This Richly Imagined Novel, Set In Hawai I Than A Century Ago, Is An Extraordinary Epic Of A Little Known Time And Place And A Deeply Moving Testament To The Resiliency Of The Human SpiritRachel Kalama, A Spirited Seven Year Old Hawaiian Girl, Dreams Of Visiting Far Off Lands Like Her Father, A Merchant Seaman Then One Day A Rose Colored Mark Appears On Her Skin, And Those Dreams Are Stolen From Her Taken From Her Home And Family, Rachel Is Sent To Kalaupapa, The Quarantined Leprosy Settlement On The Island Of Moloka I Here Her Life Is Supposed To End But Instead She Discovers It Is Only Just Beginning Disappointing.Underwhelming.Squandered potential.Lacks soul.These are a few of the things that immediately sprang to mind after finishing Molika i After reading several 2 star reviews here on Goodreads by gifted reviewers then myself, I really can t add much without becoming repetitive.Suffice it to say, this book had so much potential So much possibility And although a vast majority of readers thought it met and exceeded those parameters, for me it fell flat.I wanted my soul to be moved while reading this I wanted my heart to be engaged I wanted to feel real sympathy for these fictional characters played out against a very non fictional aspect of history Instead, I yawned frequently I looked to see how many pages were left I got tired of the innumerable instances of info dumping and plotline wrangling in order to create the info dump moment I thought of how a writer like my favorite M.M Kaye would have handled this scene or that situation I got frustrated over the shallow writing and the contemporary feel of a story that was supposed to take place over 100 years ago And finally, I closed the book and was sad that what could have been an awesome story fell flat for me expecially since I ve been on a run of mediocre reads lately.This is a minority opinion but it s mine Hope it s a better read for others. St Martin s Press recently offered me the book Daughter of Moloka i for review, which I accepted However, when I read its synopsis, it hearkened back to its preceding tome, Moloka i , which was a huge bestseller originally published in 2003 As of this writing, the original book is on sale for kindle at 2.99 on , so I decided to purchase it and read it prior to reading its sequel I expected this to be a quality book because of its rave reviews, and I wasn t disappointed I don t usually gravitate towards books that take place in island settings, but the richness of the story enveloped me regardless This story is about a little girl named Rachel Kalama who lived in Honolulu in the late 1800s She was just seven years old, the favorite daughter of her father Henry Henry was a sailor who would go on expeditions lasting for months, and would always bring Rachel back a special doll to add to her collection Rachel s idyllic life takes a violent turn when the Health Inspector who visits schools discovers that Rachel has leprosy During this time, anyone found to have contracted leprosy is removed from the island and thus their family They are taken to a special settlement on another Hawaiian island designated for leprosy patients Franciscan nuns run a home for the children where they are lovingly cared for Often times, a person would live the rest of their life at this settlement There is a church, general store, and rations of food meted out to the settlement s occupants People are provided homes to live in The nuns clean wounds and change bandages, but there are also doctors on the settlement who try valiantly to come up with treatments to stave off the advancement of leprosy At first glance, one could be startled and even horrified to witness some of the facial deformities, but after living amongst these people for awhile, they just became people you were comfortable being aroundthe new normal There were varied forms and intensities of this disease for some people their sores were hidden in discreet places like on a thigh or an ankle in others, their faces and digits on their hands and feet would be ravaged by the disease One physician had a theory he explored of surgically removing any sores that would appear However, it would take decades before a sulfa based antibiotic was produced that halted the disease in its tracks, much like the cocktail of meds AIDS patients take today that return their lives to a modicum of normalcy The story of Rachel is an epic one it follows her from her childhood home and school to her abrupt and frightening transfer to the leprosy colony at Kalawao, and the many milestones her life advances through until her death It is a story of love, strength, bravery and family I never knew the nuts and bolts of the medical history of leprosy, and this made for a very interesting educational topic throughout the story I am very glad I read this as a precursor to reading the upcoming Daughter of Moloka i Often times you can read a follow up book as a standalone, but having read the original story Moloka i I will approach the next installment with even anticipation. Alan Brennert s Moloka i is a beautifully written and moving tale of a young girl s interaction with a leprosy colony throughout her life time The impacts on her life as she grows older are tremendous and she loses friends and family around her fighting her own battles to survive.The story and characters will tug at your heartstrings and push you into thinking about your own life and the good you have in it If you re able to hear someone else s plight to survive, and you can empathize with such painful scars, you will love this book But beware it can be sad at times.Knowing so much of this is true, and how we as people treat one another, can be hard to swallow It was a different time, and medicine and technology weren t what they are today but still it takes books like these to show us the error of our ways. Update I never wrote a full review of this book I read it before I joined Goodreads Its still a favorite If you ve never read about the ways the community reacted to leprosy during its day this book gives you the experience pretty sad A young girl is removed from her family sent to the quarantined leprosy settlement on the island of Moloka We meet many vibrant characters on the island and watch Rachel grow up I laughed and cried This story has stayed with me for approx 13 years Wonderful scenes surf boardingbefore surf boards etc Reading Molokai is a readers gift I Just looked at my old little review wishing for Alan to come visit us in the Bay Area.He did Great time I ve been on his personal e mail list with his updates ever since He has a new novel coming out next year He returns to his favorite island Hawaii I loved this book I gave it as a gift to at least 4 of 5 friends A beautiful story Our Goodreads woman s group has voted to read Molokai for next month May my birthday month I look forward to our engaging discussions It would be very cool if Alan Brennert could join us I m hoping to hear him speak next year in the Bay Area when he introduces his new book in 2013 , He put a request in to speak in our area Hope so GREAT man who loves The Islands. One of my favorite books, The Book Thief by Markus Zusak, delves into the crazy idea that people don t have to be miserable when the world around them is Moloka i is another such book The message life isn t over until it s over.Separated from everything dear to her, the heroine of this book, Rachel, learns at a young age that life can still provide her with simple joys and profound fulfillment And though she spends many moments peeking into the abyss of despair, she also spends moments rescuing others from the black chasm of regret.She encounters those who choose to allow their circumstances to define them, bitterness festering into hatred, until they are a shell of a human She meets those who allow bitterness to overcome them despite the blessings and freedom she has longed so desperately for This novel highlights that the human race is endowed with the ability to choose happiness or to choose despair God didn t give man wings He gave him the brain and the spirit to give himself wings, counsels Rachel s friend Just as He gave us the capacity to laugh when we hurt, or to struggle on when we feel like giving up I ve come to believe that how we choose to live with pain, or injustice, or death is the true measure of the Divine within us Some choose to do harm to themselves and others Others bear up under their pain and help others to bear it This historical novel chronicles the lives of those who lived on the island of Moloka i a colony of lepers who are outcast from their families, friends and the lives that were once commonplace At times the colony is attended to and kept clean and up to date At times, it is in ruins and neglected by the various governments who fly their flags on it s shore And mirroring the settlement are people who can choose whether they have come there to watch their life fall into ruin or whether they have gone there to discover a new, if unexpected, life.When Rachel first lands on the shores as a young child, she turns away, sickened, from the people who greet her with smiles Later she learns to accept and love these people She also learns to accept herself and the trials that have been handed to her Friends called out to her the surf beckoned to her her horse, on seeing her, happily nuzzled her neck This was life, and if some things were kapu or forbidden , others weren t she had to stop regretting the ones that were and start enjoying the ones that were not This novel is also threaded with themes of religion, culture, family life and politics Each piece flows together seamlessly, making this a novel that I would heartily recommend to others.First words Later, when memory was all she had to sustain her, she would come to cherish it Old Honolulu as it was then, as it would never be again Note because of several graphic scenes, I would not recommend this book for a young audience Although frankly, most books I read are not geared toward a young audience Moloka i is a book that sums up for me why I love historical fiction I need to learn something with each book that I read and and I love my history to read like fiction and with Moloka i you get all these wonderful elements and I really enjoyed this novel and I had thought from reading the blurb that this was going to be a depressing read and but Alan Brennert has a way of telling a story and getting the point across without dragging the Novel down and making it depressing I loved the way Brennert deals with human tragedy of both the patients and the families, I really enjoyed this aspect of the novel as I felt their sadness but also their joy and achievements I love the picture that Brennert painted of the Island, the setting and atmosphere is so real and I was able to conjure up images of the Island in my head and that s when you know you are going to love a story.The characters in this novel are wonderful and real, I loved all of them and how they became a community who watched out and cared for each other and dealt with sadness and loss everyday and yet lead full lives for themselves.I enjoyed learning about the history of Hawaii and feel the author did a great job in researching this book.I really enjoyed this novel its historical fiction at its best. Rating 3.75 of fiveThe Publisher Says Young Rachel Kalama, growing up in idyllic Honolulu in the 1890s, is part of a big, loving Hawaiian family, and dreams of seeing the far off lands that her father, a merchant seaman, often visits But at the age of seven, Rachel and her dreams are shattered by the discovery that she has leprosy Forcibly removed from her family, she is sent to Kalaupapa, the isolated leper colony on the island of Moloka i.In her exile she finds a family of friends to replace the family she s lost a native healer, Haleola, who becomes her adopted auntie and makes Rachel aware of the rich culture and mythology of her people Sister Mary Catherine Voorhies, one of the Franciscan sisters who care for young girls at Kalaupapa and the beautiful, worldly Leilani, who harbors a surprising secret At Kalaupapa she also meets the man she will one day marry.True to historical accounts, Moloka i is the story of an extraordinary human drama, the full scope and pathos of which has never been told before in fiction But Rachel s life, though shadowed by disease, isolation, and tragedy, is also one of joy, courage, and dignity This is a story about life, not death hope, not despair It is not about the failings of flesh, but the strength of the human spirit My Review This historical novel is about a time and a place most of us don t pay a lot of attention to Hawaii is a state now, fifty three years of statehood, but there are many Hawaiians who don t feel like they re American, only Hawaiian and that s enough for them The USA might rule over Hawaii, but its contributions to Hawaii s history are recentnot yet 150 years out of over 1,000 of historyand, if there is any justice in this world, ephemeral.Part of that contribution is told in this angering, awful tale of the injustices once thought unremarkable that were the lot of mixed race Hawaiians, as well as the pragmatic but inhumane exile of lepers from their lives and families to the island of Moloka i Rachel is our heroine, a child taken from home and family because of leprosy Her life on Molokai, from childhood to death, is full, and rich, and replete with love it s also terribly heart breakingly sad, as all lives are, with loss and sacrifice and connections made late, too late, that can never be made what they were meant to be.Rachel s daughter Ruth, at Rachel s funeral, meditates on what self sacrifice gave her, and cost her, at the end of the book I m lucky, you see I had two mothers One gave life to me one raised me But they both loved me You know, some people don t even get that once It took me a while to say the words I love you to my birth mother It was a different kind of love than I felt for my adoptive mother , but founded on the same things There s only one disadvantge, really, to having two mothers, Ruth admitted You know twice the lovebut you grieve twice as much p382, US hardcover edition I had a mother I wasn t fond of, I had a stepmother I was fond of, and I had superlative good fortune in having older female friends who mothered me and supported me in ways my own mother would not have wanted, or been able, to do I ve grieved the various losses as they ve happened, and wondered what it would mean to grieve one mother, one time, with one whole and undivided heart But it s when I read this passage again that I realize my heart wasn t divided It was multiplied, many many times, by the gift of so much love and kindness I received from them So for Jan, and Irene, and Jo, and Ninaall gone but oneI thank you again for helping form who I am I refer to your examples when I am in doubt I keep working to be like each of you in giving than I m asked for.For Alan Brennert, thank you good sir for your ever and always timely reminder that love makes families as much as birth does.This is obviously a novel that went to the root of my experience in the world, but it s not by any means a perfect novel It s not hugely beautiful, it s instead heartfelt and deeply experienced It s sentimental, in a good way, and it s also got a healthy dose of sentimentality in a bad way But on balance, reading through the pages, my thoughts overruled the rolling of my eyes as I felt my way through the life of Rachel the mixed race leper Her world, and her places in it, were evoked fully in Brennert s somewhat heavy prose Pages did not fly up to meet my fingers, they waited for me to come and turn them with the stolid stodgy heaviness of poistickier and heavier than potatoes, not quite adhesive enough to be glue.So don t go into this read thinking the linguistic arabesques will delight and amaze you in their lightness and nimbleness, and the rich, satisfying prose carving a truthful, worthwhile woodcut of a story will reward you. Reading this book contained and gave me absolutely everything I love about reading It encompasses everything I love about the reading process I loved it so much I know I won t be able to write a coherent or worthy review there s no way for me to do this story justice, except to recommend it to many, many people I know, something I ve already started to do.Not only couldn t I conceive of not giving it 5 stars, it also easily made my favorites shelf.It s an outstanding book Anything accurate I say will sound like hyperbole, I am sure.I cried with emotion than I have for all but another handful of books.It s a book to savor It s completely absorbing It s very hard to put down Great storytelling It s heartbreaking, heartwarming, there s lots of pathos, but there is also plentiful humor, including humor that often comes unexpectedly, at least for me many times during some of the most poignant moments, I d find something hilarious I chuckled a lot, and smiled at something on nearly every page It broke my heart yet lifted me up I also learned so much, especially about Hawaiian history and culture and about the settlement on Moloka i It s a fabulous book I m so grateful my book club agreed to read this okay, I finally bullied them into it because it had been on my to read shelf for forever, but having to read it for the group forced me to get to it.I cared tremendously about so many of the characters, particularly Rachel Kalama, but really most of them are compelling The settings are so spot on amazing and as I reader I really felt as though I was there, every step of the way.It s about a life lives and never for a moment does the experience of being with them feel less than 100% authentic Rachel every moment with her feels genuine, everything about her and how she is makes sense at every stage of her life.I absolutely loved all the Hawaiian words interspersed throughout, all with their English counterparts right with them so their meaning was always apparent.And, if this historical fiction book couldn t be perfect, there is an author s note at the end where the author lets the reader know a few real people a few characters were based on and lists the sources used for the research done to in general recreate the time and place A stellar job was done, as far as I can tell There are a bunch of books, and information about them, listed in the back of this novel, and I am tempted to read some of them, but honestly, this book sated me even though it was fiction, I feel I couldn t have come away with edification from any non fiction account that s how good this novel is Every time I thought it was amazing, something else happened that made it even so Over and over and over again.I talked with a friend as I was reading this book, and she reminded me that either our fourth grade teacher or his brother, who at the time was a Christian missionary in the Philippines, had worked on Moloka i, working with the residents who had Hansen s disease That bit of information solved a puzzle for me I couldn t remember why when I was nine and ten I was fascinated by and afraid of leprosy, couldn t remember how I even knew about the disease And, I m sure it s one of the reasons this book appealed to me as soon as I knew about it I was fascinated So, yes, I had a predilection for being able to enjoy the subject of this novel But, I highly recommend this book to anyone who ever enjoys historical fiction novels, coming of age novels, cross cultural stories, stories with child protagonists, anyone interested in Hanesn s Disease or the history of medicine, or anything about Hawaii and or its history, and all readers who can appreciate a gripping story. Deeply moving A touching testimony to the human spirit and what ohana really means This one will stay with me.Update The companion novel to this book is being released tomorrow, February 19th If you haven t read this book yet, there s still time You won t regret picking this up, especially if you are a fan of historical fiction.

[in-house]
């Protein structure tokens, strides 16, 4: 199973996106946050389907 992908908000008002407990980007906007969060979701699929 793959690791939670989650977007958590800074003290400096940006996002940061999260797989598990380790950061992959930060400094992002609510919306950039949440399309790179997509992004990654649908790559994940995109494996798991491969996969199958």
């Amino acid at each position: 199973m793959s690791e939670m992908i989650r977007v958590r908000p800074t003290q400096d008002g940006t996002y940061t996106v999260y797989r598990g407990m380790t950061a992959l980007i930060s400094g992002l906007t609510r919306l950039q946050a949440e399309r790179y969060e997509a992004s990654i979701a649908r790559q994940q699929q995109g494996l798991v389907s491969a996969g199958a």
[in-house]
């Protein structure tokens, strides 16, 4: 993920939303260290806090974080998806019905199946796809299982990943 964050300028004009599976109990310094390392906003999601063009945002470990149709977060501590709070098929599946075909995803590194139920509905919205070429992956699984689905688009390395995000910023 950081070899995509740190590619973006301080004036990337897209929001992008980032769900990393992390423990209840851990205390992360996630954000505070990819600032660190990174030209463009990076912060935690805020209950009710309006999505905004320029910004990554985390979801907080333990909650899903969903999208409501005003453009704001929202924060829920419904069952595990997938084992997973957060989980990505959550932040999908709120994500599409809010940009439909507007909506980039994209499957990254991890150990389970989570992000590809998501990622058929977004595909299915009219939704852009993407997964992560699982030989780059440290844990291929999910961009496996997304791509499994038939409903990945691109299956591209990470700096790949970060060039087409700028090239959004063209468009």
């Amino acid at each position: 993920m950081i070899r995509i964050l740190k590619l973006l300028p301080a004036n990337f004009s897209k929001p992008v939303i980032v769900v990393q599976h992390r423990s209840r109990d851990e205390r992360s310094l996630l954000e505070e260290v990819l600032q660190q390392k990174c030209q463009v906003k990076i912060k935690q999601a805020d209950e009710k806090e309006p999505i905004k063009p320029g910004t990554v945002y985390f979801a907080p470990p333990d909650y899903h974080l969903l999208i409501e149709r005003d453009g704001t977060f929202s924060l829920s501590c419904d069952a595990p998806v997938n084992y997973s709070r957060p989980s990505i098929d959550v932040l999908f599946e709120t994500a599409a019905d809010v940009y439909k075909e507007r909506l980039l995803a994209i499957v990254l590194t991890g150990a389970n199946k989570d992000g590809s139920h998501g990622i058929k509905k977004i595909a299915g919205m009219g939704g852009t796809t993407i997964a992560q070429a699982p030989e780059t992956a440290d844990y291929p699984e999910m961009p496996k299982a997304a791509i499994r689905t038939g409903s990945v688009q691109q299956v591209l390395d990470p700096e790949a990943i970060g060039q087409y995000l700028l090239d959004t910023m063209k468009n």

Alan Brennert is the author of the historical novels Palisades Park, Honolulu chosen one of the best books of 2009 by The Washington Post , and Moloka i, which won the 2006 Bookies Award, sponsored by the Contra Costa Library, for the Book Club Book of the Year and has sold over 600,000 copies since publication It was also a 2012 One Book, One San Diego selection He has won an Emmy Award and
- 405 pages
- Alan Brennert
- 05 September 2019 Alan Brennert